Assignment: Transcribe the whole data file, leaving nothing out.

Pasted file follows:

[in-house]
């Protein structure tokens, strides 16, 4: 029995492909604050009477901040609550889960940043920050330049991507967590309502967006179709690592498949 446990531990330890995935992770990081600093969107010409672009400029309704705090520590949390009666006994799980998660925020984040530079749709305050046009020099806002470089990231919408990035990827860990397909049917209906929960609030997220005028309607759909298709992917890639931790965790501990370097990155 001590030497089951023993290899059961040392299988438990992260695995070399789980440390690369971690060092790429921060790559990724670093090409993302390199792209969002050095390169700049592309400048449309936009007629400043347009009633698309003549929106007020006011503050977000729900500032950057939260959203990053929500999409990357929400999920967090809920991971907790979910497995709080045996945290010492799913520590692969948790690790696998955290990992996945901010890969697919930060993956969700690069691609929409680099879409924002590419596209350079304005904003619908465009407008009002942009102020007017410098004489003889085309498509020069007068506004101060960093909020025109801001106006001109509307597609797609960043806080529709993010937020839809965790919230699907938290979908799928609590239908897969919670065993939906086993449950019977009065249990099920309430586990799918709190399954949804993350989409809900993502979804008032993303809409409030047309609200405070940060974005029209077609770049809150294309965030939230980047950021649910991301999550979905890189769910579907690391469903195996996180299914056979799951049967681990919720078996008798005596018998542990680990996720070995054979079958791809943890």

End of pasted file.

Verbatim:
[in-house]
């Protein structure tokens, strides 16, 4: 029995492909604050009477901040609550889960940043920050330049991507967590309502967006179709690592498949 446990531990330890995935992770990081600093969107010409672009400029309704705090520590949390009666006994799980998660925020984040530079749709305050046009020099806002470089990231919408990035990827860990397909049917209906929960609030997220005028309607759909298709992917890639931790965790501990370097990155 001590030497089951023993290899059961040392299988438990992260695995070399789980440390690369971690060092790429921060790559990724670093090409993302390199792209969002050095390169700049592309400048449309936009007629400043347009009633698309003549929106007020006011503050977000729900500032950057939260959203990053929500999409990357929400999920967090809920991971907790979910497995709080045996945290010492799913520590692969948790690790696998955290990992996945901010890969697919930060993956969700690069691609929409680099879409924002590419596209350079304005904003619908465009407008009002942009102020007017410098004489003889085309498509020069007068506004101060960093909020025109801001106006001109509307597609797609960043806080529709993010937020839809965790919230699907938290979908799928609590239908897969919670065993939906086993449950019977009065249990099920309430586990799918709190399954949804993350989409809900993502979804008032993303809409409030047309609200405070940060974005029209077609770049809150294309965030939230980047950021649910991301999550979905890189769910579907690391469903195996996180299914056979799951049967681990919720078996008798005596018998542990680990996720070995054979079958791809943890």